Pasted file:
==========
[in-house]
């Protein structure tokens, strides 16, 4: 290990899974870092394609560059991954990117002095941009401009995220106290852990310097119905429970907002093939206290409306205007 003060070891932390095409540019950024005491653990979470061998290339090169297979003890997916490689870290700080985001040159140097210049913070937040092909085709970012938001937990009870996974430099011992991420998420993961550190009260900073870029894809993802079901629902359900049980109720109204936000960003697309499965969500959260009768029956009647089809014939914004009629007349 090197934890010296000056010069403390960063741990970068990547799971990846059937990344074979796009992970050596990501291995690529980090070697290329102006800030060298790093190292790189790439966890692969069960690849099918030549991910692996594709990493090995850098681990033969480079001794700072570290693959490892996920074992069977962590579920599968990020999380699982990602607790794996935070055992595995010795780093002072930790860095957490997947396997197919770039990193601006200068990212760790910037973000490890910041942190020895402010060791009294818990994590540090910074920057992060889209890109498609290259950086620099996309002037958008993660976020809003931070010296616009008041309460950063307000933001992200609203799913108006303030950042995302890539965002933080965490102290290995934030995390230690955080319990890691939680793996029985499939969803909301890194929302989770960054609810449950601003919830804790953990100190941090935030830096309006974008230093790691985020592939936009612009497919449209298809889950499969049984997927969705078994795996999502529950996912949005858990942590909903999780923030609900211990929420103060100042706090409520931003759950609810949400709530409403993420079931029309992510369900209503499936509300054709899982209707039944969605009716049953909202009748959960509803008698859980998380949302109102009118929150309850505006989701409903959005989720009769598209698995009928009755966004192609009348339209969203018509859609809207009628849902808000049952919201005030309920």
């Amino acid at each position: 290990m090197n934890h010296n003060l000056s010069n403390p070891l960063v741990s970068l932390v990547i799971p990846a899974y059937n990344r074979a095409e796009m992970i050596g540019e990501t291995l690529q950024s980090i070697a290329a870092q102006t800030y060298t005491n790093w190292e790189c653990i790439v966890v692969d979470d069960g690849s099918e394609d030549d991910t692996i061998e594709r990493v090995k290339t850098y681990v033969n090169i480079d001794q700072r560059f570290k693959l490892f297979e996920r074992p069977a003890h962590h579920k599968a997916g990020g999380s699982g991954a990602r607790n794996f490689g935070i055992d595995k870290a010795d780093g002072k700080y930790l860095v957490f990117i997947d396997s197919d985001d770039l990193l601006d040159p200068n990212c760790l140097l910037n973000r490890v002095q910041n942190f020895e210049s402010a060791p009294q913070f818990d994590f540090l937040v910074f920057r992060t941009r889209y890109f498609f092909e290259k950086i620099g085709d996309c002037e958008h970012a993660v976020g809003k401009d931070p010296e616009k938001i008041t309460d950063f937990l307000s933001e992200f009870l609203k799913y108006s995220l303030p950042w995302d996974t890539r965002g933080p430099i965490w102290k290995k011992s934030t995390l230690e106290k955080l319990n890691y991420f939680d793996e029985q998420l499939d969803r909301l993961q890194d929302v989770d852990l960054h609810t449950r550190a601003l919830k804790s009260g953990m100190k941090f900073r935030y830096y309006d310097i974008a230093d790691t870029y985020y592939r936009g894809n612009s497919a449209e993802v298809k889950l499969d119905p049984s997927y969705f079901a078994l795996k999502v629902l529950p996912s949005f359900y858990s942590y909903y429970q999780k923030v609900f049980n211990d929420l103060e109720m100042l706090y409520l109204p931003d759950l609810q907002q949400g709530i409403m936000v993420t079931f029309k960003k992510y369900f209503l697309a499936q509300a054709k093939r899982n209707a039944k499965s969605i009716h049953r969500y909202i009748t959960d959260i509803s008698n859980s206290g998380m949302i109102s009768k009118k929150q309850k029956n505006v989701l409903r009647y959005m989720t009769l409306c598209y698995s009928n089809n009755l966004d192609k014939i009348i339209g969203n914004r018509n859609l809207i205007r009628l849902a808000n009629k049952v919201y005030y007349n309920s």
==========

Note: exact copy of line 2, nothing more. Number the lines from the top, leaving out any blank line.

């Protein structure tokens, strides 16, 4: 290990899974870092394609560059991954990117002095941009401009995220106290852990310097119905429970907002093939206290409306205007 003060070891932390095409540019950024005491653990979470061998290339090169297979003890997916490689870290700080985001040159140097210049913070937040092909085709970012938001937990009870996974430099011992991420998420993961550190009260900073870029894809993802079901629902359900049980109720109204936000960003697309499965969500959260009768029956009647089809014939914004009629007349 090197934890010296000056010069403390960063741990970068990547799971990846059937990344074979796009992970050596990501291995690529980090070697290329102006800030060298790093190292790189790439966890692969069960690849099918030549991910692996594709990493090995850098681990033969480079001794700072570290693959490892996920074992069977962590579920599968990020999380699982990602607790794996935070055992595995010795780093002072930790860095957490997947396997197919770039990193601006200068990212760790910037973000490890910041942190020895402010060791009294818990994590540090910074920057992060889209890109498609290259950086620099996309002037958008993660976020809003931070010296616009008041309460950063307000933001992200609203799913108006303030950042995302890539965002933080965490102290290995934030995390230690955080319990890691939680793996029985499939969803909301890194929302989770960054609810449950601003919830804790953990100190941090935030830096309006974008230093790691985020592939936009612009497919449209298809889950499969049984997927969705078994795996999502529950996912949005858990942590909903999780923030609900211990929420103060100042706090409520931003759950609810949400709530409403993420079931029309992510369900209503499936509300054709899982209707039944969605009716049953909202009748959960509803008698859980998380949302109102009118929150309850505006989701409903959005989720009769598209698995009928009755966004192609009348339209969203018509859609809207009628849902808000049952919201005030309920």